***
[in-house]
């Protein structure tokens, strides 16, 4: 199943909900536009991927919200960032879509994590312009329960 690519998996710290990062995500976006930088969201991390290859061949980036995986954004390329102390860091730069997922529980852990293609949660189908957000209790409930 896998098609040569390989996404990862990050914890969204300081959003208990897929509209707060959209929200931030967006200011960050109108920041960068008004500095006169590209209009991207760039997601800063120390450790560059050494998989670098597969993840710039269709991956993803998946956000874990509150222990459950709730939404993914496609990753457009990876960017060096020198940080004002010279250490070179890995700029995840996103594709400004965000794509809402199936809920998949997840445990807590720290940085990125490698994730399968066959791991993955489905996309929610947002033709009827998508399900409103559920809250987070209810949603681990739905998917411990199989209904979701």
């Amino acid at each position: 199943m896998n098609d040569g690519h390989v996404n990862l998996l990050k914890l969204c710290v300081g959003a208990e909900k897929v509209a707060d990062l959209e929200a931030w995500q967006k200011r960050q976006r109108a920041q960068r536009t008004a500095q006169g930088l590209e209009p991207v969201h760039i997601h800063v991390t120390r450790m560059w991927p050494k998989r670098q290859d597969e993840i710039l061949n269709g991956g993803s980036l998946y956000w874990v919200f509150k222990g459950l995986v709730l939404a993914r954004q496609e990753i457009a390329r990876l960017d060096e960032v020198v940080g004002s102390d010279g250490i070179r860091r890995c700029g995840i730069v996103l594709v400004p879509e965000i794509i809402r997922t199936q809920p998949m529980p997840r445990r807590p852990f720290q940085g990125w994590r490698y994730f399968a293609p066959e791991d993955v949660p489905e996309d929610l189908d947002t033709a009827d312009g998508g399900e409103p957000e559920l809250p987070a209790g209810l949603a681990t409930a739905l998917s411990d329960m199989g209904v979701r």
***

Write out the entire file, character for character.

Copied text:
[in-house]
């Protein structure tokens, strides 16, 4: 199943909900536009991927919200960032879509994590312009329960 690519998996710290990062995500976006930088969201991390290859061949980036995986954004390329102390860091730069997922529980852990293609949660189908957000209790409930 896998098609040569390989996404990862990050914890969204300081959003208990897929509209707060959209929200931030967006200011960050109108920041960068008004500095006169590209209009991207760039997601800063120390450790560059050494998989670098597969993840710039269709991956993803998946956000874990509150222990459950709730939404993914496609990753457009990876960017060096020198940080004002010279250490070179890995700029995840996103594709400004965000794509809402199936809920998949997840445990807590720290940085990125490698994730399968066959791991993955489905996309929610947002033709009827998508399900409103559920809250987070209810949603681990739905998917411990199989209904979701």
């Amino acid at each position: 199943m896998n098609d040569g690519h390989v996404n990862l998996l990050k914890l969204c710290v300081g959003a208990e909900k897929v509209a707060d990062l959209e929200a931030w995500q967006k200011r960050q976006r109108a920041q960068r536009t008004a500095q006169g930088l590209e209009p991207v969201h760039i997601h800063v991390t120390r450790m560059w991927p050494k998989r670098q290859d597969e993840i710039l061949n269709g991956g993803s980036l998946y956000w874990v919200f509150k222990g459950l995986v709730l939404a993914r954004q496609e990753i457009a390329r990876l960017d060096e960032v020198v940080g004002s102390d010279g250490i070179r860091r890995c700029g995840i730069v996103l594709v400004p879509e965000i794509i809402r997922t199936q809920p998949m529980p997840r445990r807590p852990f720290q940085g990125w994590r490698y994730f399968a293609p066959e791991d993955v949660p489905e996309d929610l189908d947002t033709a009827d312009g998508g399900e409103p957000e559920l809250p987070a209790g209810l949603a681990t409930a739905l998917s411990d329960m199989g209904v979701r």